Tike Mediterranean Grill and Bar
Stephen Higginson sampled some delicious Turkish Delight!
For most of us, eating out in the square mile of the City of London means one thing - lunch. Only one or two brave establishments open their doors after the last late lunchers have hit the streets at around tea time! A walk on those same streets after 7 p.m. will tell you why very few destination restaurants can be found in EC3 and EC4 – both the pavements and the roads are empty. 1 Lombard Street, Coq D’Argent and Bonds are some of the few that make it to 11pm – plus a medley of Chinese and Indian restaurants , and, of course good old Pizza Express!
So, with well priced good food sparse once the bankers have headed home, it is a pleasure to welcome newcomer Tike ( pronounced Teekay) Mediterranean Grill and Bar to the heart of the City – in a pleasant small square adjacent to Fenchurch Street Station . For the record, Tike is a Turkish word for small portions of charcoal grilled lamb.
The restaurant occupies the ground and first floor of a sleek Richard Rogers ( Lord Rogers to you!) Lloyds Register building which – with its modern all-glass frontage and touches of arty coloured lighting - presents an enticing, and very contemporary looking prospect after dark.
This is the first Tike in London, and others are planned, but the name is well known and revered in Istanbul, where it is an up-market brand – established in 1998 - targeting young professionals with authentic Turkish cuisine. As a consequence, manager Tomas Moravec ( no, not Turkish, Czech, but we are in wonderful multi cultural London here!) reports that Tike is already becoming a destination restaurant - at least for the many Turks living in London. “ Sometimes the evening is busier than lunchtime” he recounted, as he introduced us to a very acceptable Turkish light dry red wine –Yakut - from Anatolia. Although not yet on the printed menu – so you have to ask - three Turkish wines are stocked behind the bar, and the starting point for all wines is a reasonable £14, and many are available by the glass.
The evening that I and my companion dined at Tike, it was mid week and cold and damp, so only the more informal and buzzy ground floor was in use, where the cool looking long bar has a warming pink under lighting, which gives the whole chic area – modern dark woods and leather but with Turkish touches - a warm glow. Another warm glow comes from the stone oven operating at one end of the bar – where the baker provides a constant stream of delicious hot breads and dessert pastries!
The other chefs – all from Istanbul – work out of sight, and use the freshest of ingredients including lamb, which is butchered for the restaurant daily, to create rustic dishes which nevertheless have considerable style and finesse.
We began with a couple of hot starters to share. Perde Pilav – rice with spicy chicken, dried fruits and nuts, wrapped in filo pastry ( £3.95) and wonderful crispy Mucver – deep fried cougettes and cheese fritters (£3.75). Both had that indefinable freshness that comes with ‘home made’ food, and to us non-Turks, both tasted original and very authentic.
Next we chose two hand made items from the bread oven menu – Lahmajun – thin crispy bread topped with minced meat, herbs and spices (£4,74) and Pide – slim hand rolled pies ( like small Cornish pasties), stuffed with kisir cheese and vegetables (£5.75). The former was fine but not special, but the Pide were sumptuous; a real discovery – soft, rich and subtle.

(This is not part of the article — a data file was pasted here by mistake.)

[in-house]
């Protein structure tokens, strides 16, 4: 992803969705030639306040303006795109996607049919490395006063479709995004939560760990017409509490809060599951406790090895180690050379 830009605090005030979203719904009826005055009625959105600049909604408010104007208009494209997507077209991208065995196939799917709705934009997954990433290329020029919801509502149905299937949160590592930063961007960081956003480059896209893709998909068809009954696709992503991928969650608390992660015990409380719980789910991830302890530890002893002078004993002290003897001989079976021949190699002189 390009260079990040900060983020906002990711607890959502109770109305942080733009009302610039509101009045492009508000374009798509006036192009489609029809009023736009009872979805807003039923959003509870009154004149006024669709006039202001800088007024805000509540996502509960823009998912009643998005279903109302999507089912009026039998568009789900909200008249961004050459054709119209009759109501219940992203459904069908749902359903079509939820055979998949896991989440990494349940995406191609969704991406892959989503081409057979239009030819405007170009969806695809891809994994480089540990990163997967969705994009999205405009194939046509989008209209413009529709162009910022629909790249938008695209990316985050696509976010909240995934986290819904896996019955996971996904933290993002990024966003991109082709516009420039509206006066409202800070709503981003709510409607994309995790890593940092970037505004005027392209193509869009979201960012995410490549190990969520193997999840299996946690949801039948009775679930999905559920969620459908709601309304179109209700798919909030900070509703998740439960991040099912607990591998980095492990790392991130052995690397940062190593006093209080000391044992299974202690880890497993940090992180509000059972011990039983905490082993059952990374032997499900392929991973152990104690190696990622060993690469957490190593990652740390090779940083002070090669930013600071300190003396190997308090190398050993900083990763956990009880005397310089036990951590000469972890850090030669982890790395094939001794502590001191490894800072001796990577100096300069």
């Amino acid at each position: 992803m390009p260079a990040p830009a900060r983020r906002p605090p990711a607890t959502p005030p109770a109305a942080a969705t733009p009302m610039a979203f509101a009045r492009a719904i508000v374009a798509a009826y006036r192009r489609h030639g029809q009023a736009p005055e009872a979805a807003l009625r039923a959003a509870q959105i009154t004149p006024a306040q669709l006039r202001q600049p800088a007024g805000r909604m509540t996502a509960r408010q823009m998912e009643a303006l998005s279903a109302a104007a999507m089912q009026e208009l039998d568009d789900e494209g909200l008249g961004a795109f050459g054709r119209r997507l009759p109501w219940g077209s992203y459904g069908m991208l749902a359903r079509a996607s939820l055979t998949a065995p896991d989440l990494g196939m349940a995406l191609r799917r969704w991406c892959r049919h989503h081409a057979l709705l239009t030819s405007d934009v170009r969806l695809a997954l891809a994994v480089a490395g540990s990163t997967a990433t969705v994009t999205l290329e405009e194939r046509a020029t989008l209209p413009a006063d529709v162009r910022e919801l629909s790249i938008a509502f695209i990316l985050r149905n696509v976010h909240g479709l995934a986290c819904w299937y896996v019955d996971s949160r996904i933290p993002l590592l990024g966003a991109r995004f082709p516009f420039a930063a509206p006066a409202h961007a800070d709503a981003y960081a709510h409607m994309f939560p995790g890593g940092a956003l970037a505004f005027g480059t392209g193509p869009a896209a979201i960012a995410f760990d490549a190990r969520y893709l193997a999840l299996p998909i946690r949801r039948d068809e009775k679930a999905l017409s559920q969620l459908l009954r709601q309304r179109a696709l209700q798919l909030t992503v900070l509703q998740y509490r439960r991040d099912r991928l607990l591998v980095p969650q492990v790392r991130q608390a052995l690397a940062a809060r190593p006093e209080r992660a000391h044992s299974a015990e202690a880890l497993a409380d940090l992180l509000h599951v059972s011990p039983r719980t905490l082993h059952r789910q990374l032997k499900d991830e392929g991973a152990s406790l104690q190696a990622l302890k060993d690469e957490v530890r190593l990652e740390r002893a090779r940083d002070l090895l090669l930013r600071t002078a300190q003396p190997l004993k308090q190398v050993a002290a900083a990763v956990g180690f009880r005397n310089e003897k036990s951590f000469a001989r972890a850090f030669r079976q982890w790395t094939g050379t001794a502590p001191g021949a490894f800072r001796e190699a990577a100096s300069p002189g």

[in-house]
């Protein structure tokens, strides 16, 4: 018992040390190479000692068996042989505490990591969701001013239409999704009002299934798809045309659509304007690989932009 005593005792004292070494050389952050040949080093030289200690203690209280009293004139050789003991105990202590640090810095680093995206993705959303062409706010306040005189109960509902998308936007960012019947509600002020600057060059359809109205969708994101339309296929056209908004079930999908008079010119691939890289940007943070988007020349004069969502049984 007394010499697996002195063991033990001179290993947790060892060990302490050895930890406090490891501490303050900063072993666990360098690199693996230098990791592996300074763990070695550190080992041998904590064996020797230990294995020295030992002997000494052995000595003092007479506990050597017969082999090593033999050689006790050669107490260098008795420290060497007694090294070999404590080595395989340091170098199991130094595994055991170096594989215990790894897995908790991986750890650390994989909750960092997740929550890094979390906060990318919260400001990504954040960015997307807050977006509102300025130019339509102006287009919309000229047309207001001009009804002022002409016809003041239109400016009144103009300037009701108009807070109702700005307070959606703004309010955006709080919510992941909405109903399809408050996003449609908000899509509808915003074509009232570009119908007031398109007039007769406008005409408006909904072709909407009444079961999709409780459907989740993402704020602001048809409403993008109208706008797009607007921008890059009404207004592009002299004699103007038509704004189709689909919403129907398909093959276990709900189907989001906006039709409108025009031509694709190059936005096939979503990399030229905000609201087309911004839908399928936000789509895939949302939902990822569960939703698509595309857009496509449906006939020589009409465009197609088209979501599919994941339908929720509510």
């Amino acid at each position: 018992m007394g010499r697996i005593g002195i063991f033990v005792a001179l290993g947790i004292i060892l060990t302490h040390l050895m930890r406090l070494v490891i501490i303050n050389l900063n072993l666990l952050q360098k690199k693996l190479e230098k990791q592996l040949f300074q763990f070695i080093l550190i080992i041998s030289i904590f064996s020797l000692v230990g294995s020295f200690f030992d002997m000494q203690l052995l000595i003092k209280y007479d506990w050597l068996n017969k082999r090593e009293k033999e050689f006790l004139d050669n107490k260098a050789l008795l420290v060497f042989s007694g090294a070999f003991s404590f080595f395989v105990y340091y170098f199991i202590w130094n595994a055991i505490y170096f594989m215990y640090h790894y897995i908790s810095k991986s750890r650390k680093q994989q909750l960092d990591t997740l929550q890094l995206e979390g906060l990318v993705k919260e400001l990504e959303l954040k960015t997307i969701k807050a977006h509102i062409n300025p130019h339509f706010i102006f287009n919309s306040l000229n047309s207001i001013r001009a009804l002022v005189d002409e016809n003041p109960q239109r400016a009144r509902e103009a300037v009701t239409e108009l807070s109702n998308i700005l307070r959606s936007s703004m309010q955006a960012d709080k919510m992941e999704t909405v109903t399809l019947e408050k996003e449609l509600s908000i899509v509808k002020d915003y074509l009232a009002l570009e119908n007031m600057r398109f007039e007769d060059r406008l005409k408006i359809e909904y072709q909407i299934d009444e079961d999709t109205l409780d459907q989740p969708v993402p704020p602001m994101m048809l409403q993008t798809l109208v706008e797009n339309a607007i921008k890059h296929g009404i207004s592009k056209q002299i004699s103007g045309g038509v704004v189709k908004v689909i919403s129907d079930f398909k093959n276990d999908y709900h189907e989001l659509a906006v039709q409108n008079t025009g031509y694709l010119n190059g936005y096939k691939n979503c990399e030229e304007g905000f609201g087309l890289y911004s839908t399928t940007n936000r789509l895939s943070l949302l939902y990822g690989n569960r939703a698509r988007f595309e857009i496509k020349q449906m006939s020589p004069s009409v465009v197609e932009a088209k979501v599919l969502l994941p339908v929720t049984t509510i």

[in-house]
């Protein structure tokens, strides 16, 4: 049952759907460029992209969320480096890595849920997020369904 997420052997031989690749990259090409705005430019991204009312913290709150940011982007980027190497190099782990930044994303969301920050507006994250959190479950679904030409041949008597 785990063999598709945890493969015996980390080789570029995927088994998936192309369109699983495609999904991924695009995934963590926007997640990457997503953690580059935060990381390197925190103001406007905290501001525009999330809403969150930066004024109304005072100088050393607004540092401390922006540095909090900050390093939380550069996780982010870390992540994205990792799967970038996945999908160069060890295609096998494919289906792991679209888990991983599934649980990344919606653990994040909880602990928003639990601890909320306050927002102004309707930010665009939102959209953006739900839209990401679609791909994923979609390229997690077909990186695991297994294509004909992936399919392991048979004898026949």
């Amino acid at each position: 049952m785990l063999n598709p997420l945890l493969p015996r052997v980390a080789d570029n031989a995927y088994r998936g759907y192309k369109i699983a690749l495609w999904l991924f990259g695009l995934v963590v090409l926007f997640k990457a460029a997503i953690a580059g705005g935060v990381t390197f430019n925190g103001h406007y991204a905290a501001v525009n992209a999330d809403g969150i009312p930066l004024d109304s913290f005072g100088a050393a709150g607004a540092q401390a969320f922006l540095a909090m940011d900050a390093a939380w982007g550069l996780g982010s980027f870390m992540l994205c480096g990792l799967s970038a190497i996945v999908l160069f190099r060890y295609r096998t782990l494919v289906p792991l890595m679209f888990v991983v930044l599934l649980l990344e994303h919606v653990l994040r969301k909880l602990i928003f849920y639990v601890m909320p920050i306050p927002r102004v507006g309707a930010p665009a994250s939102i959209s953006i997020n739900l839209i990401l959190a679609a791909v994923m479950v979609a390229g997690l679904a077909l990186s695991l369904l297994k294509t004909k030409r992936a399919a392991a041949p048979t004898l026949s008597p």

The so called ‘Big Plates’ on the menu are divided into lamb dishes and chicken dishes. From the 11 lamb dishes on offer we chose Adana Kofte Kebab (£7.25), and were not disappointed, although the other items were equally seductive; all costing less than £10
The kebab consists of charcoal grilled spicy ground lamb with mixed herbs on lavash bread, with spiced tomato chilli and green paper, garnished with onion and chilli powder, sumac and garlic. Once again, the overall impression was of breathtaking freshness and authenticity, at once familiar - it was a kebab after all - yet somehow infused with intense and more unfamiliar flavours.
From the chicken list of seven items, one of the charming and attentive staff guided us towards Tavuc Shish – marinated barbequed chicken shish kebab – with rice, tomatoes and green pepper (£6.85). My note says “Perfect”! To this we added a side dish of Bulgur Pilav (£2.50), soft cracked bulgur wheat scented with spices, olive oil and butter. A gentle aromatic, textured delight.
Our hearts sank at the thought of dessert – being already happy and replete with fresh and delicious flavours and generous portions. We relented , and were encouraged by Tomas Moravec to sample the Tikepare (£2.95) a selection of baklava bites which included a unique house speciality – chocolate baklava - “ divine” said my companion - plus a portion of home made Mastica ice cream. The latter has a fascinating flavour – from the sap of the lentisk tree - which can be likened to nothing else, so do try it. A little confusingly, the lentisk is a Greek plant, but there is none of the old Turkish/Greek animosity here; they even have a Greek waite
Tike is a genuinely pleasurable experience and is also great value for money. They use the best, fresh ingredients -. all lamb is reared in UK RSPCA approved farms, and the chicken is from approved EU sources - and the traditional style of the cooking ensures a refreshing home cooked quality to all the dishes. If you think, having eaten Greek food, that you will be over familiar with Tikes offer, you would be wrong. There’s some overlap, but this Turkish style has its own distinct character – and well worth seeking out - for both your palate and their prices!
Stephen Higginson January 2010
Tike, 5 Fenchurch Place, London EC3 4AJ
Open Monday to Friday, 12 noon to 10.30 pm(last orders).
Reservations: 020 7702 9965